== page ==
It is so easy to lose the remote in the folds of the couch or slots in a magazine rack. By contrast, it’s not so easy to lose an Android tablet. By installing a universal remote app like Peel Smart Remote, AnyMote, or Irdroid, you can use your old Android as a universal remote for televisions and other electronic systems in the office.

There is no reason to throw your old Android tablet into a drawer when you upgrade because there are many apps that can help you repurpose it. For more information on how to recycle your old tech devices, give us a call. We’ll be glad to help you save money and find a new use for your old tablet.

Posted in Android, General Articles B | Tagged , , , , , , , | Comments closed

Android repurposing: 5 awesome ideas

It’s a fact of life that electronic devices don’t stay on top of the market for very long. That nice new Android tablet with all the latest apps and games will soon be replaced with a newer version, and you have the decision to upgrade or be left with a useless piece of metal and plastic. Fortunately, there are five ways to repurpose that old Android tablet into something useful.

With new technological devices released almost on a daily basis, your new Android tablet can become obsolete before you’ve even gotten any productive use out of it. But instead of tossing it into the drawer with your other gadgets, you should recycle it into something you can use long into the future.

It doesn’t take long for your stylish new electronic device to become just another outdated model in the waste pile. Your once-fresh Android tablet might have done its due a long time ago, but there’s no need to discard it. There are many things you can do to repurpose your old Android tablet and make it fresh again. Read on to find five popular new uses for your old Android tablet!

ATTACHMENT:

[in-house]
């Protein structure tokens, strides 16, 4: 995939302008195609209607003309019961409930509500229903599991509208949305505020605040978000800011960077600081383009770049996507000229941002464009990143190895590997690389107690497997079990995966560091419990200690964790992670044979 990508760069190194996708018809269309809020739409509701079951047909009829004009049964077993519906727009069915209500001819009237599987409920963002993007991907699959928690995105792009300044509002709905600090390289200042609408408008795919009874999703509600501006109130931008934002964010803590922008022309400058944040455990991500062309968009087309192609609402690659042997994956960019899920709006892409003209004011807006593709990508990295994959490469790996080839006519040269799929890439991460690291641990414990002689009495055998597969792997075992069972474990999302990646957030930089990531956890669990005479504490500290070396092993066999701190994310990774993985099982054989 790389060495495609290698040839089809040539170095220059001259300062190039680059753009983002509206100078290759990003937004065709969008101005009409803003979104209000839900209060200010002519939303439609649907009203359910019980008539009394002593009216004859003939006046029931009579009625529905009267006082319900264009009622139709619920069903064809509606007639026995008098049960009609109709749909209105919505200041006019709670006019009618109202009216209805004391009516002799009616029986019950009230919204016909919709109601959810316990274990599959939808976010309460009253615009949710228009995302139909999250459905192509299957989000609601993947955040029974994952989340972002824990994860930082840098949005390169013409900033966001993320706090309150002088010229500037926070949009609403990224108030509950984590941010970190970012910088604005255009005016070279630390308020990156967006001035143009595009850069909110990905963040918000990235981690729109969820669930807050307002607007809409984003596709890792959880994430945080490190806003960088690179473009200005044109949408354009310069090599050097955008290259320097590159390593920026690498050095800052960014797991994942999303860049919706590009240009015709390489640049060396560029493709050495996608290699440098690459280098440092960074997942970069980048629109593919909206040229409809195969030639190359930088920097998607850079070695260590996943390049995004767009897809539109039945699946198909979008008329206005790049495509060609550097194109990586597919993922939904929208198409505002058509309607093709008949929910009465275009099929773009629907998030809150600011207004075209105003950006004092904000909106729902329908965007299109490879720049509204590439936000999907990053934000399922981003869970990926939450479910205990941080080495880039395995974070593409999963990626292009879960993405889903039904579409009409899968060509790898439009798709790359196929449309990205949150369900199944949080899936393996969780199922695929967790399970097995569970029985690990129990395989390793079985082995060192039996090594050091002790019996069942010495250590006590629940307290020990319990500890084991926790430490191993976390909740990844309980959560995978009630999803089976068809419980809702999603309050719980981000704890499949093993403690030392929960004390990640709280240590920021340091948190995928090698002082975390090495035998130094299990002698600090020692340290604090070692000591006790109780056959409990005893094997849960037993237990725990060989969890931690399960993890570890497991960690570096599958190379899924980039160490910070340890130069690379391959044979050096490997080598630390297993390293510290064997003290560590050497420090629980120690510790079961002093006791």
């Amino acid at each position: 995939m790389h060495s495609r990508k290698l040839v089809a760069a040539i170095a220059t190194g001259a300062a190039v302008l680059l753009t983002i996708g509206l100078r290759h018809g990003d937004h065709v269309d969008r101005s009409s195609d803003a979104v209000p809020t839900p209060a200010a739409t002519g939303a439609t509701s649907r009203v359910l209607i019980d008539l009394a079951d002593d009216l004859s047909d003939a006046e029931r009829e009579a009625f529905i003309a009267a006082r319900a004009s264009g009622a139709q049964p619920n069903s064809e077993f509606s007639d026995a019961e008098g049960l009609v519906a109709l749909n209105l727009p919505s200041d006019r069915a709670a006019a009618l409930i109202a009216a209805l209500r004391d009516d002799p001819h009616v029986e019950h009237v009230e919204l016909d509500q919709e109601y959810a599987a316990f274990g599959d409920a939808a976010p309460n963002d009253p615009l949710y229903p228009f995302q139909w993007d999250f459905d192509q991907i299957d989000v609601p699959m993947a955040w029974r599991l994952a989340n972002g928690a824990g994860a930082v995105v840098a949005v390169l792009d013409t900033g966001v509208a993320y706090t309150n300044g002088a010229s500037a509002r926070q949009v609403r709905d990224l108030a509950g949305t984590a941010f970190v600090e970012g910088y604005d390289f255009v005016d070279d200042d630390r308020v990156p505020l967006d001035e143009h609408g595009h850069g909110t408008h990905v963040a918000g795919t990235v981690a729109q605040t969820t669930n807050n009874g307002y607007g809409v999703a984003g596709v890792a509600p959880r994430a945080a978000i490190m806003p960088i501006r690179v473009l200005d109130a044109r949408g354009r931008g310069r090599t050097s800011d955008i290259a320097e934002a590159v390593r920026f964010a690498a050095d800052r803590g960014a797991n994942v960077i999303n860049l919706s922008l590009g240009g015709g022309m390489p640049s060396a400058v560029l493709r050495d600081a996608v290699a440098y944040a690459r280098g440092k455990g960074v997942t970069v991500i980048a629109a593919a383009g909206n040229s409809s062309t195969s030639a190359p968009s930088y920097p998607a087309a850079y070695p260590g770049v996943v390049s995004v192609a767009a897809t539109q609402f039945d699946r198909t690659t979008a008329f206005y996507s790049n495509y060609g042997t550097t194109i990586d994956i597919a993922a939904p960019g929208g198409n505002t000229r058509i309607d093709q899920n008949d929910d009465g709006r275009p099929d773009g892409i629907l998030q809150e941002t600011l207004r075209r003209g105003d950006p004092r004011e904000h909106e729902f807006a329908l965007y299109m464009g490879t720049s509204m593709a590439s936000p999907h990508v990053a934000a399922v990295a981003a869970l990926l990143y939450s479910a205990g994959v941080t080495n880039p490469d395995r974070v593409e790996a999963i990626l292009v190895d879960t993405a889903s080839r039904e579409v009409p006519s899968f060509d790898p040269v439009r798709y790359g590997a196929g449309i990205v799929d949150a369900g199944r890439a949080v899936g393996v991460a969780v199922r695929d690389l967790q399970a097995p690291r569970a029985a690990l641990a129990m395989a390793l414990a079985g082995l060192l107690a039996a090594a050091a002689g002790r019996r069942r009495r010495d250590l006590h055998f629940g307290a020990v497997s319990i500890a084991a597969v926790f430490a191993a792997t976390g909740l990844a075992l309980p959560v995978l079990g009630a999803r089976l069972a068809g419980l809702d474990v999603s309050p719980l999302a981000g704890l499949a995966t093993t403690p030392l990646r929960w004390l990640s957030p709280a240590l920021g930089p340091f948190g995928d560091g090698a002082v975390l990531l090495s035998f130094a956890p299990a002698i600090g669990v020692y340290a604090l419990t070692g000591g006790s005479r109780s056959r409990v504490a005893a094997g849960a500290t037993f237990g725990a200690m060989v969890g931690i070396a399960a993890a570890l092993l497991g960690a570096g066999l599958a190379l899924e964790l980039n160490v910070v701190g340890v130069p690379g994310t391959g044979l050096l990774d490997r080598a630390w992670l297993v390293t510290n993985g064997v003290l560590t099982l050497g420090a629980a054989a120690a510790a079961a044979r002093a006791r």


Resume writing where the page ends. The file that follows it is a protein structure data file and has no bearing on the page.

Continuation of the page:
Security camera

As long as your Android has a workable battery and screen, you can turn it into a webcam security system. Simply download a security app like Salient Eye (easily found on Google Play) or AtHome Video Streamer, set it up, and place it strategically. It can even be rigged to turn on as it senses movement.

Digital camera photo frame

Don’t spend $30 on a digital picture frame when you can use an old Android tablet. Again you will have to visit Google Play, search for a program similar to Photo Slides, plug the Android into a wall socket, and you have pictures you can scroll through and display on your mantel.

Portable reference library

You have probably used your Android for book storage already, so why not turn it into a functional library? Visit Amazon Kindle or Google Play Books and download your choice of reference books and eBooks. Kwix, the offline version of Wikipedia, can provide you with encyclopedia-like entries without having to go online.